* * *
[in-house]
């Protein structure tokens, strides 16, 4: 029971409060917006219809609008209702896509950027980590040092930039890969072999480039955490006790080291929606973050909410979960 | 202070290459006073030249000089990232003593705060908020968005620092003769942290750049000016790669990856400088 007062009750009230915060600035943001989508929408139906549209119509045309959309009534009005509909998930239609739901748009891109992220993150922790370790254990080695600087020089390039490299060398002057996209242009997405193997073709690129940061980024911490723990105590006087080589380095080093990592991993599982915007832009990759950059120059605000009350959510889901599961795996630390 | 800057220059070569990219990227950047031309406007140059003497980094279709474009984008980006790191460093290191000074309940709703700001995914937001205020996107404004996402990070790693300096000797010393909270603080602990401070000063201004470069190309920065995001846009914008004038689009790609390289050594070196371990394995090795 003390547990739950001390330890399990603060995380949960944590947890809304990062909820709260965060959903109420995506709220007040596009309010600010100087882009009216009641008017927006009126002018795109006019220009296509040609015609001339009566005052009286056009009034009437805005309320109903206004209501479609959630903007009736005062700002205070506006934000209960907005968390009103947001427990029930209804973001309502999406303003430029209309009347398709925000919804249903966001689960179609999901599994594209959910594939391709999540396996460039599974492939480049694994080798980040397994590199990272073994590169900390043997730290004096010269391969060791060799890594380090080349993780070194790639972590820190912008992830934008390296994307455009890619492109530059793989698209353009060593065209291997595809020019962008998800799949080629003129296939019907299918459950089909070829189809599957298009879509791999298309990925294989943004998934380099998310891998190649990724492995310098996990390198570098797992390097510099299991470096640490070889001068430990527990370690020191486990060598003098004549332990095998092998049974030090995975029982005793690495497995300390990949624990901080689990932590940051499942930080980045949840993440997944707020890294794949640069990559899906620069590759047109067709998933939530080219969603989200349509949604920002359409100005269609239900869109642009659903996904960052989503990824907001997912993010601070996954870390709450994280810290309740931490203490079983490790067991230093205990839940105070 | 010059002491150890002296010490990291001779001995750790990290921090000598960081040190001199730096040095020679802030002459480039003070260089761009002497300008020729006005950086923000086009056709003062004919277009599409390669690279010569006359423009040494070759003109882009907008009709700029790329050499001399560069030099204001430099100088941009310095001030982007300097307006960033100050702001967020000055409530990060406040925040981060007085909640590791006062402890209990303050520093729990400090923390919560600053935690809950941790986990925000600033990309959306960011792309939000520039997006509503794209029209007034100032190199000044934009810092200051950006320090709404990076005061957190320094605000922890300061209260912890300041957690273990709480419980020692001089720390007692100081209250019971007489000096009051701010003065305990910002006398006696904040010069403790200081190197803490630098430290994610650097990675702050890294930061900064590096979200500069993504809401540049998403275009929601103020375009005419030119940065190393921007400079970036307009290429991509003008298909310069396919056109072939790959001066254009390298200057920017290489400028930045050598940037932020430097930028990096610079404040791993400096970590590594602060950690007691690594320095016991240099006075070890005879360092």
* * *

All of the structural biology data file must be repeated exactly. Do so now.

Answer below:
[in-house]
């Protein structure tokens, strides 16, 4: 029971409060917006219809609008209702896509950027980590040092930039890969072999480039955490006790080291929606973050909410979960 | 202070290459006073030249000089990232003593705060908020968005620092003769942290750049000016790669990856400088 007062009750009230915060600035943001989508929408139906549209119509045309959309009534009005509909998930239609739901748009891109992220993150922790370790254990080695600087020089390039490299060398002057996209242009997405193997073709690129940061980024911490723990105590006087080589380095080093990592991993599982915007832009990759950059120059605000009350959510889901599961795996630390 | 800057220059070569990219990227950047031309406007140059003497980094279709474009984008980006790191460093290191000074309940709703700001995914937001205020996107404004996402990070790693300096000797010393909270603080602990401070000063201004470069190309920065995001846009914008004038689009790609390289050594070196371990394995090795 003390547990739950001390330890399990603060995380949960944590947890809304990062909820709260965060959903109420995506709220007040596009309010600010100087882009009216009641008017927006009126002018795109006019220009296509040609015609001339009566005052009286056009009034009437805005309320109903206004209501479609959630903007009736005062700002205070506006934000209960907005968390009103947001427990029930209804973001309502999406303003430029209309009347398709925000919804249903966001689960179609999901599994594209959910594939391709999540396996460039599974492939480049694994080798980040397994590199990272073994590169900390043997730290004096010269391969060791060799890594380090080349993780070194790639972590820190912008992830934008390296994307455009890619492109530059793989698209353009060593065209291997595809020019962008998800799949080629003129296939019907299918459950089909070829189809599957298009879509791999298309990925294989943004998934380099998310891998190649990724492995310098996990390198570098797992390097510099299991470096640490070889001068430990527990370690020191486990060598003098004549332990095998092998049974030090995975029982005793690495497995300390990949624990901080689990932590940051499942930080980045949840993440997944707020890294794949640069990559899906620069590759047109067709998933939530080219969603989200349509949604920002359409100005269609239900869109642009659903996904960052989503990824907001997912993010601070996954870390709450994280810290309740931490203490079983490790067991230093205990839940105070 | 010059002491150890002296010490990291001779001995750790990290921090000598960081040190001199730096040095020679802030002459480039003070260089761009002497300008020729006005950086923000086009056709003062004919277009599409390669690279010569006359423009040494070759003109882009907008009709700029790329050499001399560069030099204001430099100088941009310095001030982007300097307006960033100050702001967020000055409530990060406040925040981060007085909640590791006062402890209990303050520093729990400090923390919560600053935690809950941790986990925000600033990309959306960011792309939000520039997006509503794209029209007034100032190199000044934009810092200051950006320090709404990076005061957190320094605000922890300061209260912890300041957690273990709480419980020692001089720390007692100081209250019971007489000096009051701010003065305990910002006398006696904040010069403790200081190197803490630098430290994610650097990675702050890294930061900064590096979200500069993504809401540049998403275009929601103020375009005419030119940065190393921007400079970036307009290429991509003008298909310069396919056109072939790959001066254009390298200057920017290489400028930045050598940037932020430097930028990096610079404040791993400096970590590594602060950690007691690594320095016991240099006075070890005879360092």